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Turkey’s first 'communist' grocery chain goes global

Led by Turkey’s first and only communist mayor, the small town of Ovacik boasts a flourishing farming cooperative whose organic products have taken customers across the country by storm.

A small grocery store in a tiny town in mountainous eastern Turkey has become an instant success and is now on its way of becoming a nationwide chain. The store, which opened last year in Ovacik in the province of Tunceli, was so overwhelmed with demand from all across the country that four other stores were inaugurated this year in Turkey’s three biggest cities.

The story of Ovacik’s locally produced and natural foodstuffs is about more than healthy nutrition: It's also about politics.

In the 2014 local elections, the voters of Ovacik, which including its surrounding villages has a population of some 8,500 people, elected Fatih Mehmet Macoglu as mayor, making him the first and only Turkish Communist Party member to head a local administration. In line with his party’s ideology, Macoglu focused on developing cooperative farming, launching organic agriculture on 65 hectares of public land with an eye toward producing natural products without any intermediaries and a low profit margin.

Soon, the town’s cooperative was selling haricots, chickpeas and potatoes cultivated naturally without any chemical intervention as well as honey produced by bees feeding on the area’s mountain flora. After a while, it launched online sales, reaching out to the whole country. The products generated such a high demand that the local administration decided to expand to other provinces. Earlier this year, it opened two stores in Istanbul, and recently two more stores in Ankara and Izmir. Preparations are now underway for stores in Adana, Mersin and Bursa.

In an interview with Al-Monitor, Macoglu listed three main reasons for the popularity of Ovacik’s products. “The first is the longing that people who have migrated from the region feel for the products of their native land,” he said. “Second, people are willing to support our municipality because we provide stipends to more than 200 university students from the revenues we earn. By purchasing our products, they offer solidarity. The third reason is the demand for healthy and safe food.”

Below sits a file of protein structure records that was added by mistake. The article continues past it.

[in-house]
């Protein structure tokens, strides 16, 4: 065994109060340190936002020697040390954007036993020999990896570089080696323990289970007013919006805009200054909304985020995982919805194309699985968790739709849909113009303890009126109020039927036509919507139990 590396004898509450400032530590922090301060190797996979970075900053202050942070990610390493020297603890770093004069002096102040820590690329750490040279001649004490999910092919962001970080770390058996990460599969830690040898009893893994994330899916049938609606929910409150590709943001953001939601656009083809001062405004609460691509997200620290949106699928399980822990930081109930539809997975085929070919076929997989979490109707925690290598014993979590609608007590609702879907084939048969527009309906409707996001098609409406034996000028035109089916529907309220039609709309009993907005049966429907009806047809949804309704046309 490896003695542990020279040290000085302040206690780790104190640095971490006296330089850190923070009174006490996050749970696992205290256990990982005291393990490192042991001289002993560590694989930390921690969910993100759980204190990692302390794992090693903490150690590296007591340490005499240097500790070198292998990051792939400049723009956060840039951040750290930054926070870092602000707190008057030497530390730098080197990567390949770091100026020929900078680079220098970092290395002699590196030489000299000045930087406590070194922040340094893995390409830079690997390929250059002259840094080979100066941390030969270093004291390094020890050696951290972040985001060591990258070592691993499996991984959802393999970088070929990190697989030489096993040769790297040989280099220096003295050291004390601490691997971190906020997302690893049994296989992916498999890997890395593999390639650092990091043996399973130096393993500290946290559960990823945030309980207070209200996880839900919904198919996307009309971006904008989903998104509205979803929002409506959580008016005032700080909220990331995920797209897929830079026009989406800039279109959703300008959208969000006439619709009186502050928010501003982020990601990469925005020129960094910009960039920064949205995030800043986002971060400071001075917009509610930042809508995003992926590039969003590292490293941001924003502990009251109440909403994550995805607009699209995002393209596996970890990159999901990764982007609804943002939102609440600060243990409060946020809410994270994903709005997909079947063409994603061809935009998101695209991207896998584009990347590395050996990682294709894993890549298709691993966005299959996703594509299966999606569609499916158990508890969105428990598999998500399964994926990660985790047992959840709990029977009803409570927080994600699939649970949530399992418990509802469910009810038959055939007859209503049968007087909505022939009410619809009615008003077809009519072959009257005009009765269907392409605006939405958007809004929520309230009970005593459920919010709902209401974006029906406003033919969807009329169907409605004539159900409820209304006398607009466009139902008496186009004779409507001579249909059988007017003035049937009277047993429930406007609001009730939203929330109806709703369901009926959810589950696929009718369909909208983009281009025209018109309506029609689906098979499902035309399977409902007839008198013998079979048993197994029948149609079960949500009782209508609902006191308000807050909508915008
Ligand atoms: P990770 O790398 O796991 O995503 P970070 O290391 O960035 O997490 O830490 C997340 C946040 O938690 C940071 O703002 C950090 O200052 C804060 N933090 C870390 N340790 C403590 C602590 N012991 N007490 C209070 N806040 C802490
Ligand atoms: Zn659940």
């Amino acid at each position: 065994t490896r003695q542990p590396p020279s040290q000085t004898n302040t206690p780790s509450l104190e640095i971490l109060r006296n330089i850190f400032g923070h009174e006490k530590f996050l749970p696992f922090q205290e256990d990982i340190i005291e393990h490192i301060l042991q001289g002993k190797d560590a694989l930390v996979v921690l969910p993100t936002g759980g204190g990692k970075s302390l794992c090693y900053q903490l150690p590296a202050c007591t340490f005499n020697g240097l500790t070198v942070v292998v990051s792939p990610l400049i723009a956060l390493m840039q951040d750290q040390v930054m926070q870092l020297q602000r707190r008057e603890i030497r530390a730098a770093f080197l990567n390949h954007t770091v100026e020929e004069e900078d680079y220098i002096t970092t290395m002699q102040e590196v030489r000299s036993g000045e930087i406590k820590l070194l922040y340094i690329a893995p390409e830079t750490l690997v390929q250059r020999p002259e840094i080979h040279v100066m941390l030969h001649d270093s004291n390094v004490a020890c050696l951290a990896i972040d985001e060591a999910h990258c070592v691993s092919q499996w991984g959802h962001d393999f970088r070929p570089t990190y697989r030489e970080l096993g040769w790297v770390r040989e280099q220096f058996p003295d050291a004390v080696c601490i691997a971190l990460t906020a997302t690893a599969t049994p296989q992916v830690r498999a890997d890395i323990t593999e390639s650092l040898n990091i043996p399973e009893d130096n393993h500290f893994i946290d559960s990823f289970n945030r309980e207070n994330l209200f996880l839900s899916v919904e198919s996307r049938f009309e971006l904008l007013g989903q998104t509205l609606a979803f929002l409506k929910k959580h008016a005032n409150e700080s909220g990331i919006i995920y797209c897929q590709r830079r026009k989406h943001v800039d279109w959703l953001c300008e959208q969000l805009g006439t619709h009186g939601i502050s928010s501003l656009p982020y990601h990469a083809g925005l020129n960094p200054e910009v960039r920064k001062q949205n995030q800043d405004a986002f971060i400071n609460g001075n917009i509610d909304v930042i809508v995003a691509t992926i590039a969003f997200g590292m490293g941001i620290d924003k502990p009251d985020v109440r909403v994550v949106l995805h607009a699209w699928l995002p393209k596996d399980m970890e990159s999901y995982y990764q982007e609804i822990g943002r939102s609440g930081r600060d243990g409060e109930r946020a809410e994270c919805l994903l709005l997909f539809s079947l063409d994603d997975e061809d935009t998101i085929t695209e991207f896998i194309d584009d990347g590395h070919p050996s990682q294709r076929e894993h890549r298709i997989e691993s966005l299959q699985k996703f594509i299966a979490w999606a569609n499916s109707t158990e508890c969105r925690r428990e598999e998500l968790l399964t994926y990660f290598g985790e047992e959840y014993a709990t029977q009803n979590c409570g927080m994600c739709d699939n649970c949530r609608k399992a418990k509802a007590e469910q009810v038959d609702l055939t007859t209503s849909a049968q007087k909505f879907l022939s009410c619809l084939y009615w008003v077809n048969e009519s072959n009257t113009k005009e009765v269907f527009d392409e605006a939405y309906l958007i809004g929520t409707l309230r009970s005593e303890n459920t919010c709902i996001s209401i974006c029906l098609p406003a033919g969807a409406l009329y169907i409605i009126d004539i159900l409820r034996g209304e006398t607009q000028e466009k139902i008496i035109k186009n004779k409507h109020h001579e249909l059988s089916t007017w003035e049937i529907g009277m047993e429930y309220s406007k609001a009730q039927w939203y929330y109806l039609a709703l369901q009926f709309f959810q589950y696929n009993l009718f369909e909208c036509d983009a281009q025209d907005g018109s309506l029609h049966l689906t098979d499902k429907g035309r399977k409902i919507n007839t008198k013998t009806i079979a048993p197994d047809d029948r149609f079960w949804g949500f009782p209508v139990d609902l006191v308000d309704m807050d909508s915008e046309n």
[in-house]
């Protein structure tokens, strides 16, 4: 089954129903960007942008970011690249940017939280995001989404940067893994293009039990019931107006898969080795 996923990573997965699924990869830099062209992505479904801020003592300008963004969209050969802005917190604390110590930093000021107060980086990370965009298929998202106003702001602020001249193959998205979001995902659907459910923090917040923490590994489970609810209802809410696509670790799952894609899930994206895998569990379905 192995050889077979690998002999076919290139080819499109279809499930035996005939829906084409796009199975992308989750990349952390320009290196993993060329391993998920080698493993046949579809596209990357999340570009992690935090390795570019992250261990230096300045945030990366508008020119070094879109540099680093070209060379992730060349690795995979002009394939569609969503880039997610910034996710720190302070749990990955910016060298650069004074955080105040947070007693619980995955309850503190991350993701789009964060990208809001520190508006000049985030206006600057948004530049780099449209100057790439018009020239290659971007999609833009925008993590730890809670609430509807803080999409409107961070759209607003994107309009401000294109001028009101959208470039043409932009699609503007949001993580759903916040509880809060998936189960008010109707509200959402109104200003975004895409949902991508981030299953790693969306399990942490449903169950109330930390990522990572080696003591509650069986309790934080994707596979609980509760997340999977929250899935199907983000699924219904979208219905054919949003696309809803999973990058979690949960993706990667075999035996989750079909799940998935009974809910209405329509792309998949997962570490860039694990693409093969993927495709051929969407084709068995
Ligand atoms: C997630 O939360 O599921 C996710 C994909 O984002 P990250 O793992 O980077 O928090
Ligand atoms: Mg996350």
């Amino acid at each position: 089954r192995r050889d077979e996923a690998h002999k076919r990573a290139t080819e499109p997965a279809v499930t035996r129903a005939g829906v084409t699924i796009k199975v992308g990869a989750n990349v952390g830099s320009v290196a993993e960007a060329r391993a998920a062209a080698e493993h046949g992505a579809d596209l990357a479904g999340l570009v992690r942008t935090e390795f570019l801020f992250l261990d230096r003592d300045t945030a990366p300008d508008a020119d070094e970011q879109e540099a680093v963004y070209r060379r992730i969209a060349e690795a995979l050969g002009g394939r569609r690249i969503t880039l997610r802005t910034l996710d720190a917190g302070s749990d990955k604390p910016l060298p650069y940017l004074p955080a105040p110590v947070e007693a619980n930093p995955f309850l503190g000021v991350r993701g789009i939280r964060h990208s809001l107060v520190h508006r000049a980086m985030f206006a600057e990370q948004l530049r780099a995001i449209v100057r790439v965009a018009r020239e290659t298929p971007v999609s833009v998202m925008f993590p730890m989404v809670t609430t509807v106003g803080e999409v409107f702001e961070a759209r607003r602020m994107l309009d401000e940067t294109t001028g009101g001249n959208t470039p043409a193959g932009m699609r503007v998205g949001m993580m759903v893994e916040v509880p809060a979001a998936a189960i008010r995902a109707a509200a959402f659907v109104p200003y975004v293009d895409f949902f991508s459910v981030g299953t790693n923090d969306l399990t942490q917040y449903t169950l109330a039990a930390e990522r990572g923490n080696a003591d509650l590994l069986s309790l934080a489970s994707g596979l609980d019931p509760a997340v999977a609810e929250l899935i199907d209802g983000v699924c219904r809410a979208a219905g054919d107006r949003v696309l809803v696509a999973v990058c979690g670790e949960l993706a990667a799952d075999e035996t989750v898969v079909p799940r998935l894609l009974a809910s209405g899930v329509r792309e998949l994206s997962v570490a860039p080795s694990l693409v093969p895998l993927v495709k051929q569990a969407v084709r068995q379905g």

One could add a fourth reason: the revolutionary nostalgia among veterans of Turkey’s once formidable leftist movement. Ahead of the Oct. 20 inauguration of the Ankara store, veteran leftists in the capital actively promoted the event on social media. As a result, a big crowd flocked to the event, sweeping the shelves clean on the first day.

In a show of solidarity with other farming cooperatives, the Ovacik store in Ankara also offers foodstuffs from other regions, including tea, rice, bulgur, cheese, noodles, jam and molasses.

The number of students receiving stipends from the revenues rose to more than 200 this year from 78 in 2017. Tunceli province is renowned for the importance its people place on education. In 2016, it ranked first among the country’s 81 provinces on the Turkish Statistical Institute's education index, which is based on indicators such as the rate of university graduates and the success of students in standardized exams.

Macoglu stressed that the cooperative’s products are entirely natural. “Seeds, soil, water and sun — there is nothing else,” he told Al-Monitor.

The mayor explained, “All products are analyzed in our laboratory. They meet world standards for natural produce. In fact, the world standard for honey allows 6% of additives such as lactose, fructose and glucose. In our honey, that rate is 0%. The bees collect pollen from 217 different plants.”

During a recent visit to the store in Ankara, Al-Monitor asked customers why they chose to shop there. The most prevalent answer was that they trusted the healthiness of the foodstuffs.

For some, there was also a political message. “Those who have sought to portray communists as godless people with no values should come to shop here and see what a strong business ethic they have. The products are unadulterated and the prices are not inflated,” said shopper Fahrettin Fettahoglu.

Besides the stipends for students, Macoglu said, part of the revenues are used for fuel and seed support for farmers and welfare assistance for the poorest.

The reputation of Ovacik’s products has begun to cross borders. In late October, Macoglu announced the first "introductory shipments" of about seven tons of beans and honey to Britain and the United States. “Our exports will increase. There is demand from many European countries, including Germany and France,” he said.

Macoglu cuts a unique profile in Turkish politics. He does not have an official car, takes a salary lower than those of his workers and personally takes part in the harvesting of the crops.

The mayor, who won the 2014 elections in Ovacik with 36.1% of the vote, has set a more ambitious goal for the upcoming municipal polls. He tweeted Nov. 11 that he will run for the mayorship of Tunceli city, the provincial capital, in the elections scheduled for March.

The success of the Ovacik cooperative comes amid soaring inflation in Turkey, marked by skyrocketing food prices resulting from major setbacks in the country’s agricultural sector, among other factors. With the prices of some basic food items surging more than 100% over a year, Ankara has put the blame on middle men and is reportedly exploring options for a direct interface between farmers and the market. The Ovacik model offers a source of inspiration.